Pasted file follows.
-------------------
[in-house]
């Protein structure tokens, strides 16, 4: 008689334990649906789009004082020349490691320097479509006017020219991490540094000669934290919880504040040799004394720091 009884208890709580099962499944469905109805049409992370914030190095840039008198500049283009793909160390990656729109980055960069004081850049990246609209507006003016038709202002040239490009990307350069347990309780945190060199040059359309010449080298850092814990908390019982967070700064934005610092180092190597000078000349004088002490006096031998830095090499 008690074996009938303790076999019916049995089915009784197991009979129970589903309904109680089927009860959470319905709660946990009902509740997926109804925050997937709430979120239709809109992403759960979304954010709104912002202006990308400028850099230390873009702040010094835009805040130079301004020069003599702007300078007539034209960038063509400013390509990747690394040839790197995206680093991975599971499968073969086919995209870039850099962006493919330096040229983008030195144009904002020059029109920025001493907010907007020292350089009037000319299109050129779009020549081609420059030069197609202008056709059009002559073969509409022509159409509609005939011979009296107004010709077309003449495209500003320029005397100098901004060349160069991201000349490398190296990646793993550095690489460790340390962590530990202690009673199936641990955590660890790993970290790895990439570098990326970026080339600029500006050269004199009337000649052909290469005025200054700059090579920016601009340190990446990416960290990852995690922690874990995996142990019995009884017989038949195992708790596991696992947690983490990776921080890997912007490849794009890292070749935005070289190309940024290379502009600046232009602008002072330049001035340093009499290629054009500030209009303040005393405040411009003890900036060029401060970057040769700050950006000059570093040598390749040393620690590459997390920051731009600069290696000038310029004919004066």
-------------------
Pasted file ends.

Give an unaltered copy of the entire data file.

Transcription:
[in-house]
């Protein structure tokens, strides 16, 4: 008689334990649906789009004082020349490691320097479509006017020219991490540094000669934290919880504040040799004394720091 009884208890709580099962499944469905109805049409992370914030190095840039008198500049283009793909160390990656729109980055960069004081850049990246609209507006003016038709202002040239490009990307350069347990309780945190060199040059359309010449080298850092814990908390019982967070700064934005610092180092190597000078000349004088002490006096031998830095090499 008690074996009938303790076999019916049995089915009784197991009979129970589903309904109680089927009860959470319905709660946990009902509740997926109804925050997937709430979120239709809109992403759960979304954010709104912002202006990308400028850099230390873009702040010094835009805040130079301004020069003599702007300078007539034209960038063509400013390509990747690394040839790197995206680093991975599971499968073969086919995209870039850099962006493919330096040229983008030195144009904002020059029109920025001493907010907007020292350089009037000319299109050129779009020549081609420059030069197609202008056709059009002559073969509409022509159409509609005939011979009296107004010709077309003449495209500003320029005397100098901004060349160069991201000349490398190296990646793993550095690489460790340390962590530990202690009673199936641990955590660890790993970290790895990439570098990326970026080339600029500006050269004199009337000649052909290469005025200054700059090579920016601009340190990446990416960290990852995690922690874990995996142990019995009884017989038949195992708790596991696992947690983490990776921080890997912007490849794009890292070749935005070289190309940024290379502009600046232009602008002072330049001035340093009499290629054009500030209009303040005393405040411009003890900036060029401060970057040769700050950006000059570093040598390749040393620690590459997390920051731009600069290696000038310029004919004066």